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WE NEED OUR FATHERS

Posted by Admin On June - 15 - 2013

 

By Dr. Jawanza Kunjufu
African American Images, Inc., A Communications Company
 
 
I believe one of the greatest problems facing the Black community is fatherlessness.
If you at look at problems such as: incarceration, drug addiction, gangs, teen pregnancy,
dropping out, crime, suspension, retention, and special education, the common cause was
fatherlessness.
Every child needs a father and no one needs him more than Black boys.
Only 28% of Black youth have their fathers in the home. In 1920, it was 90% and in 1960
it was 80%. Neither slavery nor northern migration created Black fatherlessness.
It is very difficult proposing to your future wife and raising a family when you are
unemployed. In 1920, America needed Black men to work farms. In 1960, America
needed Black men to work in factories. The million dollar question today is what does
America need from Black men? Is the answer prisons? Could America operate prisons
without Black men who are almost 50% of their population? The billion dollar question
we must ask ourselves is what can we do to put Black men back to work? How can a
people earn over $900 billion and have almost half its men unemployed? The answer is
when the Black community only spends 3% of its income with Black businesses.
While the economy changed for all men, 89% of Asian children, 75% of White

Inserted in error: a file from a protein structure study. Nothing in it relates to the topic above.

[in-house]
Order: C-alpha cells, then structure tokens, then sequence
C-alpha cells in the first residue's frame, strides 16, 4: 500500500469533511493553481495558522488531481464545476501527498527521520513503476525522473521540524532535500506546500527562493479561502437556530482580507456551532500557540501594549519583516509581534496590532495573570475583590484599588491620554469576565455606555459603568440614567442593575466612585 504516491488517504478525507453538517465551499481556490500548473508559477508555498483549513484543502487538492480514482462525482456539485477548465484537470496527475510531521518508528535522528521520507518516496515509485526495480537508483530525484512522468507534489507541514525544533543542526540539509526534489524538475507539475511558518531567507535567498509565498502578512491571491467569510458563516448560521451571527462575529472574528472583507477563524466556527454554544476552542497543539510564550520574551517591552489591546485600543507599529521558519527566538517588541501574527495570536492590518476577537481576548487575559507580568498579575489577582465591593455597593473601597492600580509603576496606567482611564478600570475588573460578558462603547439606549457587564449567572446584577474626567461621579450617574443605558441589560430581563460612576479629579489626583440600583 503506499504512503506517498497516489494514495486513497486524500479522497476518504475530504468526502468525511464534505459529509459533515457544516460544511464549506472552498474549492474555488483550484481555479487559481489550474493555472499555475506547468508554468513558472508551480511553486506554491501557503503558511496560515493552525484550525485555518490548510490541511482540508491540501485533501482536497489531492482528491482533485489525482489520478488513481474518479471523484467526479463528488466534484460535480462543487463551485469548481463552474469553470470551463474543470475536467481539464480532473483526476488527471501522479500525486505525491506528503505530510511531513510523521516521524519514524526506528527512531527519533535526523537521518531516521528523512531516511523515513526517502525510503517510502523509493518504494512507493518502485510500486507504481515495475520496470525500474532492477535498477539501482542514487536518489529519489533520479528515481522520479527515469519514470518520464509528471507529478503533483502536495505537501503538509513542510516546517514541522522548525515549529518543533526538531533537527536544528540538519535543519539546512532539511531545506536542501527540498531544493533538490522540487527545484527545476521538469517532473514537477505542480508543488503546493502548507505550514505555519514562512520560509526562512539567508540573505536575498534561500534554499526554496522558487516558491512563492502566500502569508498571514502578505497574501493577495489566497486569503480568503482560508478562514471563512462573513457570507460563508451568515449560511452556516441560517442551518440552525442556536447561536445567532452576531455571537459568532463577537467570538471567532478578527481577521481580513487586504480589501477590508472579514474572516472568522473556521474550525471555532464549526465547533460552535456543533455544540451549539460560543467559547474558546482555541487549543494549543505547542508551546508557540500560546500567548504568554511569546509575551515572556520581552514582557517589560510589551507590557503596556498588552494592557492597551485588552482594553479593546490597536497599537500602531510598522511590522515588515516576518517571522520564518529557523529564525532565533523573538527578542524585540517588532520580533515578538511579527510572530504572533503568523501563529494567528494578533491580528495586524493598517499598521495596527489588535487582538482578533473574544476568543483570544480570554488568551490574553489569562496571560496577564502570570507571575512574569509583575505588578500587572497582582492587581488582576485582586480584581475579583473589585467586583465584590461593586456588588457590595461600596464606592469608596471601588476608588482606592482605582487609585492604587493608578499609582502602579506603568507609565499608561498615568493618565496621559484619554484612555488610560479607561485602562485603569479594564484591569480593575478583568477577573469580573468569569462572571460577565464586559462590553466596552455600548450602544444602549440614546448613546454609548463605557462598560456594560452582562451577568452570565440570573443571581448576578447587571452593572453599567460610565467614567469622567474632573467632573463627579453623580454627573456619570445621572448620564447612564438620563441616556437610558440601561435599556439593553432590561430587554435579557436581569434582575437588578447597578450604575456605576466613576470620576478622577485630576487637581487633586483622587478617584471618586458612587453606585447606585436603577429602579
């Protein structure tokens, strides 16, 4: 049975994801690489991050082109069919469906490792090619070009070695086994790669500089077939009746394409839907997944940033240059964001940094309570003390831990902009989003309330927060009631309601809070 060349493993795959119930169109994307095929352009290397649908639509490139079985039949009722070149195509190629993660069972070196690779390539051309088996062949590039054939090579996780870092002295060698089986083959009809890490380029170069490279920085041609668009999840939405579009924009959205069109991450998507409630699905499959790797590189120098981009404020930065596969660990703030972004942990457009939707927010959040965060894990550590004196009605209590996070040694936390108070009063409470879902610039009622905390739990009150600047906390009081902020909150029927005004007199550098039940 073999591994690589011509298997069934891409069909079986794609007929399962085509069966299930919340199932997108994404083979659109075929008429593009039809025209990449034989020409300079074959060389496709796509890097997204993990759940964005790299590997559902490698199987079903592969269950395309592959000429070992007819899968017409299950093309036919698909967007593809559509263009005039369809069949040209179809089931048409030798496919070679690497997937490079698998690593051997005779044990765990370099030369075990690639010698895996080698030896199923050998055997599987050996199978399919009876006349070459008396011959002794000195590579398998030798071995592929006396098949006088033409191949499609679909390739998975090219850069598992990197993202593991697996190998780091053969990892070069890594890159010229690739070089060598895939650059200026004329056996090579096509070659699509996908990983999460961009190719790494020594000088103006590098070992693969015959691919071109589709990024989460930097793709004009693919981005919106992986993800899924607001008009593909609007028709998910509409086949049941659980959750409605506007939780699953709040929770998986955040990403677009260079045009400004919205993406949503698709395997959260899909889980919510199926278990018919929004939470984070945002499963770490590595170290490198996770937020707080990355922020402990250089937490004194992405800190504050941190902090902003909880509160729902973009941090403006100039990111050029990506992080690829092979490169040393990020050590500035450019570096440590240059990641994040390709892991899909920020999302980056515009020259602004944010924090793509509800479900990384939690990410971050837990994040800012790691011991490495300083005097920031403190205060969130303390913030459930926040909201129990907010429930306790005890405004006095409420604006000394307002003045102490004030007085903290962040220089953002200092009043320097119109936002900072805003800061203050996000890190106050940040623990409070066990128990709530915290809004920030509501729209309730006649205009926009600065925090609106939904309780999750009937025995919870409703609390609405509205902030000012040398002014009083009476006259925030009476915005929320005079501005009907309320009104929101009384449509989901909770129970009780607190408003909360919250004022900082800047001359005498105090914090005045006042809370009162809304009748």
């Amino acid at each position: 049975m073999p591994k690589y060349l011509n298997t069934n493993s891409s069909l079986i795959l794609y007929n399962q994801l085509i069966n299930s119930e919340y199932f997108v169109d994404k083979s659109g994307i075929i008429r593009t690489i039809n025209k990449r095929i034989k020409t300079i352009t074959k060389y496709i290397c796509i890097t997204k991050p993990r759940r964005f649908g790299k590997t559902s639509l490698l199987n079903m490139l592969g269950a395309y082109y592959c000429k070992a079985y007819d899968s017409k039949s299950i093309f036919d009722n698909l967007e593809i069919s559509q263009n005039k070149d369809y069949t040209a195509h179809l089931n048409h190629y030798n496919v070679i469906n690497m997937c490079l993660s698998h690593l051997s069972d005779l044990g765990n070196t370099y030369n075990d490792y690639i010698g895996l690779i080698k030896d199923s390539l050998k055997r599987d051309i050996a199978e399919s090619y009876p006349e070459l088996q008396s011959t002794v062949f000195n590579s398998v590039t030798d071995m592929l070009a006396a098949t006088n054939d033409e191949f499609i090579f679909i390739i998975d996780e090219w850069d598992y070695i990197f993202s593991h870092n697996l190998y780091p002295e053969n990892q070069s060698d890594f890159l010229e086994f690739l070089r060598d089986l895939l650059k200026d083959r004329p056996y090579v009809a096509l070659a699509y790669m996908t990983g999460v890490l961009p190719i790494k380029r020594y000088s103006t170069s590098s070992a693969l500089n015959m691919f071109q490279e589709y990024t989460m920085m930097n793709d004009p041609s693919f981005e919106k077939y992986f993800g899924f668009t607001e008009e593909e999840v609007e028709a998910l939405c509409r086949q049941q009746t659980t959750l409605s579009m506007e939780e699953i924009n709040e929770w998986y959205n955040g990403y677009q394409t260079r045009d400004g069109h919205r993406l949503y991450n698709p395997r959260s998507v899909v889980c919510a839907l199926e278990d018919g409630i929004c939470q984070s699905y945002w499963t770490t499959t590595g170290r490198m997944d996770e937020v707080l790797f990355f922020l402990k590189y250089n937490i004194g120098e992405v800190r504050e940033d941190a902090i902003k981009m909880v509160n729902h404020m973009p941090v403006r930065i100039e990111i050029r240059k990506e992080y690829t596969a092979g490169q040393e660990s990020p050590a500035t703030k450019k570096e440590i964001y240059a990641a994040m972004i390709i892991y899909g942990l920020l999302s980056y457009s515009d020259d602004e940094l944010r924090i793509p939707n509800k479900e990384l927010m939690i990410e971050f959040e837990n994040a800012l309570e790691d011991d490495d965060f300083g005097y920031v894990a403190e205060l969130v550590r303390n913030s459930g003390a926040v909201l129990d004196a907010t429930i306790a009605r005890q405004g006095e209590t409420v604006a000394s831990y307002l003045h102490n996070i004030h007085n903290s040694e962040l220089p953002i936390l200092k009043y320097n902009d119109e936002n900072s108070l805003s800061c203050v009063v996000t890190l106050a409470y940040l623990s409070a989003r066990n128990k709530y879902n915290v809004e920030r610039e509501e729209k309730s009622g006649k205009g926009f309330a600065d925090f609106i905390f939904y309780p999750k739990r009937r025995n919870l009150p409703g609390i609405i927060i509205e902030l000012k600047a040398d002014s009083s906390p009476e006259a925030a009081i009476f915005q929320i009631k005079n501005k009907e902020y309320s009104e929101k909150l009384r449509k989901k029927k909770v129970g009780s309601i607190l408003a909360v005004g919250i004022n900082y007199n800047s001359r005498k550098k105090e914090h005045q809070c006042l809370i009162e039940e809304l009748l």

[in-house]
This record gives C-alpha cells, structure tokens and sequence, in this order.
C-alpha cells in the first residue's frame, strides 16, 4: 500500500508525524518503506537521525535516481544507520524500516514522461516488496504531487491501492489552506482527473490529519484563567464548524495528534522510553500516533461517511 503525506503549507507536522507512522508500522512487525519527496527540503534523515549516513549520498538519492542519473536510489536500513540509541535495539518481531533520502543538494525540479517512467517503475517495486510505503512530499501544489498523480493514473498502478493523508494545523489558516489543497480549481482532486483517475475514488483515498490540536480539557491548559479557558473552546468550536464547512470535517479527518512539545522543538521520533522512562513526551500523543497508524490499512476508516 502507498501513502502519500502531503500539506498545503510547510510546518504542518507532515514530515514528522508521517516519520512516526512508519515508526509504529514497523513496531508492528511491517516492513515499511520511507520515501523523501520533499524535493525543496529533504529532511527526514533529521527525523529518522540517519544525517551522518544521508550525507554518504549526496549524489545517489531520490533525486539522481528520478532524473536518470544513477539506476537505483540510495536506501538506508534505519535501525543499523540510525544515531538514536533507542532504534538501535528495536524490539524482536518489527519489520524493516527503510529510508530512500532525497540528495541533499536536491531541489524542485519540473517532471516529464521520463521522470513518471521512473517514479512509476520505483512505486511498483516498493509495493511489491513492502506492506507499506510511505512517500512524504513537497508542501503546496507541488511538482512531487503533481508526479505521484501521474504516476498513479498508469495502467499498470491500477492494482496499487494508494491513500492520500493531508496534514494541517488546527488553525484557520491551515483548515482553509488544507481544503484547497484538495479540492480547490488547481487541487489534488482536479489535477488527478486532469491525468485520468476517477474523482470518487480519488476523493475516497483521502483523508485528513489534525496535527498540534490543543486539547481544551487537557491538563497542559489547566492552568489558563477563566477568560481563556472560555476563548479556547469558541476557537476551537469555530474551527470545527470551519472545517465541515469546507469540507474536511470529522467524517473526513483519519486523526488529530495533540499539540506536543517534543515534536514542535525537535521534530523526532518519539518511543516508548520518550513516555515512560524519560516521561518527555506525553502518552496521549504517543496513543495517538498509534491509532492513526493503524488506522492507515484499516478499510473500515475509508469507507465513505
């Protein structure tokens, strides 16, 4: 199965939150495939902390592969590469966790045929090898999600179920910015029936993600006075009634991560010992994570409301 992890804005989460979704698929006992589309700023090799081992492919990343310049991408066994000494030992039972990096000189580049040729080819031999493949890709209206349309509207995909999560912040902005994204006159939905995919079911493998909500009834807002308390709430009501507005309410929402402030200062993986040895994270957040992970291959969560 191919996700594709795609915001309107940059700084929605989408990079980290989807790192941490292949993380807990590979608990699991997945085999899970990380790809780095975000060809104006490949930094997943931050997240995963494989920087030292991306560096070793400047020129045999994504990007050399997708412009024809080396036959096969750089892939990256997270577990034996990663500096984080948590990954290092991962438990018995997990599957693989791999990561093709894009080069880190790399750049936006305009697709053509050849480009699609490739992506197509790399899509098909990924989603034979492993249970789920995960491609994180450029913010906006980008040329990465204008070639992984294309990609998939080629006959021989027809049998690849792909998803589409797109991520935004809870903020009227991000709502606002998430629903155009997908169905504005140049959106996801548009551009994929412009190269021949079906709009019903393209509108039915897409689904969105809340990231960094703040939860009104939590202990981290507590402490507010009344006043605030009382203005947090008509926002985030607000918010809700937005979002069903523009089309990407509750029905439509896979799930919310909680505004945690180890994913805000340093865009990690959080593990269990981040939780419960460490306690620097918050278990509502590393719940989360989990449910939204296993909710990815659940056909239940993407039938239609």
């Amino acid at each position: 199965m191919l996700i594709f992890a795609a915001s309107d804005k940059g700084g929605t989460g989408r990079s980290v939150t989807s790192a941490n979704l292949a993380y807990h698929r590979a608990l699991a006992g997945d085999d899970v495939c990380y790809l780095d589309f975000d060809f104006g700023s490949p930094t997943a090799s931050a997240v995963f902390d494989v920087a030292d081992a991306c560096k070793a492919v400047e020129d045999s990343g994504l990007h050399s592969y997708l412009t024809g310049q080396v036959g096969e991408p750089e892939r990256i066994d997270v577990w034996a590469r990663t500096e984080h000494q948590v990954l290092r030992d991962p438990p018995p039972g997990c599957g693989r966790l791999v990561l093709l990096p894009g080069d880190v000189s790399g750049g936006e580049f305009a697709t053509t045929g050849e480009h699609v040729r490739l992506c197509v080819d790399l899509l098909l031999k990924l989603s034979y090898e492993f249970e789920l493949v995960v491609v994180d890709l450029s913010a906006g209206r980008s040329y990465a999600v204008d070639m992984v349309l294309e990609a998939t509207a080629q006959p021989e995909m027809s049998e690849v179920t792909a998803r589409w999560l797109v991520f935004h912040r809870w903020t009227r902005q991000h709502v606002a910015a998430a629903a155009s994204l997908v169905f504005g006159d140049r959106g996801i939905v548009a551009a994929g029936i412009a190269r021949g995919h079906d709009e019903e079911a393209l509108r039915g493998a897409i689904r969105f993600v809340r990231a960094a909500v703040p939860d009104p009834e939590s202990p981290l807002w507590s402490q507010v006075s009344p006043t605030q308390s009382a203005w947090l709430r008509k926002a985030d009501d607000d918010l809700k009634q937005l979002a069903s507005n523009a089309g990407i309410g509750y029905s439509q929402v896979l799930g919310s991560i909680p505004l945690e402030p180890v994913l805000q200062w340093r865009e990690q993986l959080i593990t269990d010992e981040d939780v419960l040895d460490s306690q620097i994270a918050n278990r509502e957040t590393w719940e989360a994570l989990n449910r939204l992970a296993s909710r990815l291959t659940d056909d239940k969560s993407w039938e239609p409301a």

children and 59% of Hispanic children have their fathers in the home. Could it be the
above communities spend more than 3 percent of their income with their businesses?
African Americans could almost eliminate their unemployment rate if they simply spent
10 percent of their income with Black businesses.
How do we explain two Black fathers who are both laid off from the same
company with two completely different reactions? The first father allows society to
determine his manhood, husbandry and fatherhood. He believes if he is unemployed he is
worthless. Therefore, he drinks and smokes more, abuses his family and sells drugs. The
second father derives his worth from God. He believes he will always be the husband and father regardless of his employment status. While looking for work, he cleans the house,
makes dinner and checks homework. He decides to enroll in college and sell newspapers.
The first father is now emotionally separated from his children and is incarcerated. The
second father is now closer to his family, better educated and now has a job with the
newspaper.

We have six types of fathers. First, we have sperm donors who make babies, but do
not raise them. We could solve most of our problems tonight if we could rid ourselves of
sperm donors. Next, we have no show daddies. They promise their child they will pick
them up and don’t show. We cannot blame this on racism. Third, are ice cream daddies.
They feel guilty because they do not spend time with their child. Therefore, they buy
their child whatever they want. Next, are the divorced dads. They would like to do more
for their child, but their ex prevents this from happening. Next, are step -fathers. I hate
this term, these men check homework, pay bills and nurture their children, but the sperm
donor is called father. Last, are fathers who have never left their children and either
stayed with their mate or she encourages his involvement after the divorce. Real fathers
never divorce their children!

We encourage every man to be a responsible father. There has never been a time
when we did not need our fathers like today. We salute you dad, Happy Father’s Day! 

By Dr. Jawanza Kunjufu can be reached at P.O. Box 1799, Chicago Heights, IL 60412 * Phone: (708) 672-4909 * Fax: (708) 672-0466
 
Email: customer@africanamericanimages.com * Website: www.africanamericanimages.com
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